The New Yorker - The Death and Life of Atlantic City: Zeno’s paradox down the shore. 5-15min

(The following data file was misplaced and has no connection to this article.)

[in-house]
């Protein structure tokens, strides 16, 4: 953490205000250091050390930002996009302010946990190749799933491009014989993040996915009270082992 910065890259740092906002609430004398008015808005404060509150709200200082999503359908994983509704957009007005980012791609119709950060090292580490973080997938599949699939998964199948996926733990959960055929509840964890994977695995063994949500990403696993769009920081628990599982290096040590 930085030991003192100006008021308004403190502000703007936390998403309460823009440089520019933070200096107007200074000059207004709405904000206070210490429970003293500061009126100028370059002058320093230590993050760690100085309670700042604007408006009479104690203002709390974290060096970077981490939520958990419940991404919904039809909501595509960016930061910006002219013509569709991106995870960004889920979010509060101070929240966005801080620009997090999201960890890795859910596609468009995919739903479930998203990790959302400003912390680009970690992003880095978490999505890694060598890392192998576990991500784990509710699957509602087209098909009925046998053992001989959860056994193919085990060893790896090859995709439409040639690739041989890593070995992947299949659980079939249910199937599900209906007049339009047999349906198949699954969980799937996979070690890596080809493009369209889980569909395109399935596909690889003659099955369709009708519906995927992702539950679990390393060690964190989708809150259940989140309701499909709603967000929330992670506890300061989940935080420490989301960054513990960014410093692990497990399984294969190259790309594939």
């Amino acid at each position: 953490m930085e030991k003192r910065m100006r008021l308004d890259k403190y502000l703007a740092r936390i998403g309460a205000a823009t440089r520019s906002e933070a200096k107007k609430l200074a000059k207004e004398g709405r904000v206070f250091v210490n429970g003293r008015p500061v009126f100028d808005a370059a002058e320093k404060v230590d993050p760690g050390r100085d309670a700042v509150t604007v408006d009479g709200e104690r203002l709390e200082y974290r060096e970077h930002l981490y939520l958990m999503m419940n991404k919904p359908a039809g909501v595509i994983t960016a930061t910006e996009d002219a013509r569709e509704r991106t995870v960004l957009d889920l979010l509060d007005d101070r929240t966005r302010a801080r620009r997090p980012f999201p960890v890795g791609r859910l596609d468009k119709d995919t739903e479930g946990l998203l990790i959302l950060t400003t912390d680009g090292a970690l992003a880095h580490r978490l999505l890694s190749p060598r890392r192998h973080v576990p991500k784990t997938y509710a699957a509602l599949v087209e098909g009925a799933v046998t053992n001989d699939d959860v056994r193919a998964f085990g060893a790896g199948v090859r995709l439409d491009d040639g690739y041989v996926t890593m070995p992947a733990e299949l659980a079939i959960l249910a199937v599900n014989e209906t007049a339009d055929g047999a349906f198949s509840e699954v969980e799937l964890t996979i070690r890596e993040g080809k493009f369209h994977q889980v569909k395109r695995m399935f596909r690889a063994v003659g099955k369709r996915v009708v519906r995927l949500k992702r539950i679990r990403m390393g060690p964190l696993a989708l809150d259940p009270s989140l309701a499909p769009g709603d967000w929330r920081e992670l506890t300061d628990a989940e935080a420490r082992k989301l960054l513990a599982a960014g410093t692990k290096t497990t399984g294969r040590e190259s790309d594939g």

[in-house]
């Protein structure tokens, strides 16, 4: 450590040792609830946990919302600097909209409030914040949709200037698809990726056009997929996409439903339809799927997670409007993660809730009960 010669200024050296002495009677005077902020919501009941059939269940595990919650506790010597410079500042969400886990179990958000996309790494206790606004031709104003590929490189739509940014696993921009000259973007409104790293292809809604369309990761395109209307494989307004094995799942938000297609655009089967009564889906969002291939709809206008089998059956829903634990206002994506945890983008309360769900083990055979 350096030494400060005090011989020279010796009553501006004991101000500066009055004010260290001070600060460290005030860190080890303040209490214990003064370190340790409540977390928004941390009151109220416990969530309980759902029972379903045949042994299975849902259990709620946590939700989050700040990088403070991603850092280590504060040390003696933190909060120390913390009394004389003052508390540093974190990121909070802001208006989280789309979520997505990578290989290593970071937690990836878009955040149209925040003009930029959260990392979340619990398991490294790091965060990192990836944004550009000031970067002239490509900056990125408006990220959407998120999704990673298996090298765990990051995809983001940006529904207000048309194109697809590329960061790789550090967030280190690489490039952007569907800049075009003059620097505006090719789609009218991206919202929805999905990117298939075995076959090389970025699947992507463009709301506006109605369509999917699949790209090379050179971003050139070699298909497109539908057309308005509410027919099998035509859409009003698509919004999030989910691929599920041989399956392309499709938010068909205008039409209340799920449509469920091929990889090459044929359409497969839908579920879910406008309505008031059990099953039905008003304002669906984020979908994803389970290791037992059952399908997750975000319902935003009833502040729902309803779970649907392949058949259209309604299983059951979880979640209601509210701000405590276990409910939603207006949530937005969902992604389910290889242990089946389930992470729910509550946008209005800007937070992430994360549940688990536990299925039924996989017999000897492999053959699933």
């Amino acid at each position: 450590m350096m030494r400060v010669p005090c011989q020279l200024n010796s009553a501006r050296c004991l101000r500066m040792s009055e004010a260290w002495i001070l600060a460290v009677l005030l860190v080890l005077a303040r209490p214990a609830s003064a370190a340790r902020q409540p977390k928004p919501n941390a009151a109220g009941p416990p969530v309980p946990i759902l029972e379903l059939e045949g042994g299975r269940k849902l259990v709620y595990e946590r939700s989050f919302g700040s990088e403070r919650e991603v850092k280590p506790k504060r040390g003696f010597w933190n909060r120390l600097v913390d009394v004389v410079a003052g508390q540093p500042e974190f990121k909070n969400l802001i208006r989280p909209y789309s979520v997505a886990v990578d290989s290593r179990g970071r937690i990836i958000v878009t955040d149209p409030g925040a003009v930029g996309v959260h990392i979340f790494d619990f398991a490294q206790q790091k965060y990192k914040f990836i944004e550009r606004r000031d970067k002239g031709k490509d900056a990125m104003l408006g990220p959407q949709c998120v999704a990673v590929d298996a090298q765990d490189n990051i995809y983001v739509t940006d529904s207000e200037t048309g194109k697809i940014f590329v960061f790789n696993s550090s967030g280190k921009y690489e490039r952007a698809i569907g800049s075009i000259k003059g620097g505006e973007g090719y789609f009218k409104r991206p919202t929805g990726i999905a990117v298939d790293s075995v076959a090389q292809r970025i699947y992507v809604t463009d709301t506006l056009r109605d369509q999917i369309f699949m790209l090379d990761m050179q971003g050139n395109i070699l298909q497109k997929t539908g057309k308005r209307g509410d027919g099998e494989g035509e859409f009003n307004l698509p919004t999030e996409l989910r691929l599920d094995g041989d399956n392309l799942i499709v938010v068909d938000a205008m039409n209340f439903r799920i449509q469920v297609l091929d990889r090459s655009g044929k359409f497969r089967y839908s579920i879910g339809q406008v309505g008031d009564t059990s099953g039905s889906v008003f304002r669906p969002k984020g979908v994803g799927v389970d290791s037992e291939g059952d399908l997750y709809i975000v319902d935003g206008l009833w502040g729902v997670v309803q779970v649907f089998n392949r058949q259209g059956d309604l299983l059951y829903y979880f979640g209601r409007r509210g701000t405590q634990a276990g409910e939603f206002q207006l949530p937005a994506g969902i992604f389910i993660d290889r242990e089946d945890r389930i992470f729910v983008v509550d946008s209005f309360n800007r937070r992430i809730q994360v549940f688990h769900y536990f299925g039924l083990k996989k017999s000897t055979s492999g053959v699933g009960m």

Most cities exist as a consequence of commercial or strategic utility. Atlantic City is more of a proposition and a ploy. The town fathers of Cape May, the first American seaside resort, weren’t interested in a railway, or perhaps the class of people who’d ride in on one—the well-to-do arrived from Philadelphia by boat—so a group of investors built, in 1854, what became known as a “railroad to nowhere,” to a spot a little way up the coast that was more or less the shortest possible distance from Philadelphia to the sea. Over the decades, and with the industrial-era advent of leisure time and disposable income, this forsaken wedge of salt marsh and sand became “the world’s playground”—a crucible of conspicuous consumption and a stage for the aspirations and masquerades of visitors and entrepreneurs. In some respects, Atlantic City was where America learned how to turn idle entertainment into big business. For a while, it was home to some of the world’s grandest hotels (the Marlborough-Blenheim was the largest reinforced-concrete building in the world, and was later imploded in the music video for Bruce Springsteen’s “Atlantic City”), as well as some of its more ardent iniquities and diversions. The night clubs were as often as not fronts for backroom gambling halls, intermittently tolerated by the authorities. ... Legalized gambling was supposed to rescue the city from its obsolescence as a resort and convention town ... When word gets out that a city is on the skids, people seem eager to imagine post-apocalyptic desolation, a rusting ruin at Ozymandian remove from the glory days. But American cities don’t seem to die that way. They keep sopping up tax dollars and risk capital, thwarting big ideas and emergency relief, chewing up opportunists and champions. ... “We will keep it in litigation for years. No one will get Revel.”